0402WaterWise1PIXsr.cfm Water wise: Looking at the municipal side of water conservation
Home News Livestock Crops Markets Hay, Range & Pasture Home & Family Classifieds Resources This Week's Journal



Farm Survey


AgriMartin
Journal Getaways


Reader Comment:
by Wheat_Harvest movie

"Thanks so much for the article! These are the types of people we hope to"....Read the story...
Join other discussions.

Water wise: Looking at the municipal side of water conservation


Conserving water in homes and outdoor landscapes not only helps preserve this vital natural resource, but also has benefits that go beyond what some may realize.

The cities of Gering, Scottsbluff and Terrytown, Neb., encourage all residents to voluntarily conserve water. While each community operates a separate water system and faces different obstacles, a common goal is to have customers use water wisely.

The annual average amount of water produced by the city of Gering is 1.1 billion gallons; in Scottsbluff it’s 1.4 billion gallons, and in Terrytown it’s 193 million gallons. This includes residential and commercial consumption, as well as firefighting activities, watering of public parks and recreation areas, public swimming pools, water leaks, construction activity and the like.

It’s easy to underestimate the amount of water a household uses, especially when watering outdoors. A survey of water use from residential properties in Scottsbluff showed that on average, customers used 239,000 gallons a year. Of that, 64,000 gallons (27 percent) was used from November to April, and 175,000 gallons (73 percent) was used from May to October. The average highest bimonthly use during the summer was 38,000 gallons.

In Scottsbluff, a customer who reduced the 38,000 gallons of use by 20 percent (7,600 gallons) could save $11.73 bimonthly on the water portion of their utility bill for that period. A reduction of 50 percent (19,000 gallons) could save $31.85 bimonthly. A Gering resident would experience similar savings. The city of Terrytown is scheduled to install water meters this year on every property, after which customers will be paying for the amount of water consumed rather than a flat fee.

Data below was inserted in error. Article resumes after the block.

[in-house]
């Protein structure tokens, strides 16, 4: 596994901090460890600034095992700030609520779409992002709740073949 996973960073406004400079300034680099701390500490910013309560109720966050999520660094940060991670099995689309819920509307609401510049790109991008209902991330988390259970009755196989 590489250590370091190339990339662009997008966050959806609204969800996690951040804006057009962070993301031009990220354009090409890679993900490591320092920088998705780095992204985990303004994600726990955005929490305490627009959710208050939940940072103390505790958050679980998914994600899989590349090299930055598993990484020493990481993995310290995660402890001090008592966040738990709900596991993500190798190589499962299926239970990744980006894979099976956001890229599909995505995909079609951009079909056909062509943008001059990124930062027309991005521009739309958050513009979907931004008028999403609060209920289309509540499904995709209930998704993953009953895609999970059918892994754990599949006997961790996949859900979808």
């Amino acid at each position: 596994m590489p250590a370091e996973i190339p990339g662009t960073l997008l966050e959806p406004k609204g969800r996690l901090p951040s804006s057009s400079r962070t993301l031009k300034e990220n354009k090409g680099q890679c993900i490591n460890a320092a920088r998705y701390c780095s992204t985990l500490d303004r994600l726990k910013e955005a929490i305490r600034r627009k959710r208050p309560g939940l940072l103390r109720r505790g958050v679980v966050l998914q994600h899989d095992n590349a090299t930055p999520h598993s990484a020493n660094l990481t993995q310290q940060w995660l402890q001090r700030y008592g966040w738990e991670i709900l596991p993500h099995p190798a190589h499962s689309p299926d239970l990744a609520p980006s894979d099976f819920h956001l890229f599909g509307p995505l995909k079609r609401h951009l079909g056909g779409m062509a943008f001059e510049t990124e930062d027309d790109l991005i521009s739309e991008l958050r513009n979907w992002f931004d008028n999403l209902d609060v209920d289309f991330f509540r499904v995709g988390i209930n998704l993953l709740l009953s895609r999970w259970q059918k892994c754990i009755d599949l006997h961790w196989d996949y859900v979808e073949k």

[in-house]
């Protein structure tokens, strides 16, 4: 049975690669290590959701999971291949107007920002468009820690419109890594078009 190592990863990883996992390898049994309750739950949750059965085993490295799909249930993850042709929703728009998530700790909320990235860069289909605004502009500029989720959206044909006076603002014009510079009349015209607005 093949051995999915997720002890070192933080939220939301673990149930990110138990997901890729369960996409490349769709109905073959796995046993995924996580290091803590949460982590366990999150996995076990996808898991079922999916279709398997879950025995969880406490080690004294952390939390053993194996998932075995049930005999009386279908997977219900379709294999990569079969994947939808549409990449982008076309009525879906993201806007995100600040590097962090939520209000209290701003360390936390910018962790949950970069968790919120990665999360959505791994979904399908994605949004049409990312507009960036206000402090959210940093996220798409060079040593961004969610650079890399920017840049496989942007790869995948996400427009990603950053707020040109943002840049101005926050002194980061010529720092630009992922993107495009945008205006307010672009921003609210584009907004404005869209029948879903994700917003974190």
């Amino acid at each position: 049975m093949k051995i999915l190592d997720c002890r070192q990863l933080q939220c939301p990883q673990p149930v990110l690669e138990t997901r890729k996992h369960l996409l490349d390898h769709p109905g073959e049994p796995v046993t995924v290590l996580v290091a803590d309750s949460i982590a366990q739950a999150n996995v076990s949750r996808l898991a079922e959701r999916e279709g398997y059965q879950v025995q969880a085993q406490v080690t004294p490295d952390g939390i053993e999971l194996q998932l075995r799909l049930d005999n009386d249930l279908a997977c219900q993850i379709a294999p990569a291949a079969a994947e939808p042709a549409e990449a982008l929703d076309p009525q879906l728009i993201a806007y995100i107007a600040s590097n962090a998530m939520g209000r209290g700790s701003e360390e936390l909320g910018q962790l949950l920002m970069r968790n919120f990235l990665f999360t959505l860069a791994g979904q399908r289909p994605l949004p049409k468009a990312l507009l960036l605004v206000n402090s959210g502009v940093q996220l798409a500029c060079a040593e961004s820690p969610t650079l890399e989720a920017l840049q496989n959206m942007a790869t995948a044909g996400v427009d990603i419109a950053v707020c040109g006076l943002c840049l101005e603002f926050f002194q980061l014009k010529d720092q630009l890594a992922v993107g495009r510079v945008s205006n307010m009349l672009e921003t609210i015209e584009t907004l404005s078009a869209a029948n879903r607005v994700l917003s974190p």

In addition to lowering household water bills, consuming less water can affect the public water supply and the rate payer in several other ways, including cost of treatment and the increase in electrical use.

With regard to treatment, each gallon of water used has to meet drinking water standards. When water consumption increases in the summer, so does the amount of product needed to treat the water. The cost of treatment is directly tied to the amount of water produced for consumption.

The city of Gering adds sodium hypochlorite (chlorine) to disinfect the water supply and fluoride to increase the levels that are naturally present. Treatment is added at one central point and costs an average of $26,000 annually. The City of Scottsbluff adds Sodium Hypochlorite at 10 different well locations throughout the city at an annual average cost of $50,000. The city of Terrytown does not add treatment unless needed for short periods.

As for electricity, it is used to run the public water wells that pump water into the distribution system and for adding treatment. When water consumption increases, so does the amount of electricity used to run the wells and treatment equipment, resulting in higher electrical costs. Conserving water helps keep these costs down.

Our communities are located in an area of Nebraska where water is already over-appropriated to all the users that require it. Municipalities, farmers and others are regulated on the amount of water they are permitted to use. Any additional use requires state approval and likely, mitigation efforts that will create a return of water in the amount that exceeds the permitted use.

Everybody has a responsibility to use water wisely. The effect of our combined efforts to conserve water now, will help us preserve this resource for the future.

Date: 4/8/2013



Google
 
Web hpj.com

Copyright 1995-2014.  High Plains Publishers, Inc.  All rights reserved.  Any republishing of these pages, including electronic reproduction of the editorial archives or classified advertising, is strictly prohibited. If you have questions or comments you can reach us at
High Plains Journal 1500 E. Wyatt Earp Blvd., P.O. Box 760, Dodge City, KS 67801 or call 1-800-452-7171. Email: webmaster@hpj.com

 

Archives Search



Inside Futures

Editorial Archives

Browse Archives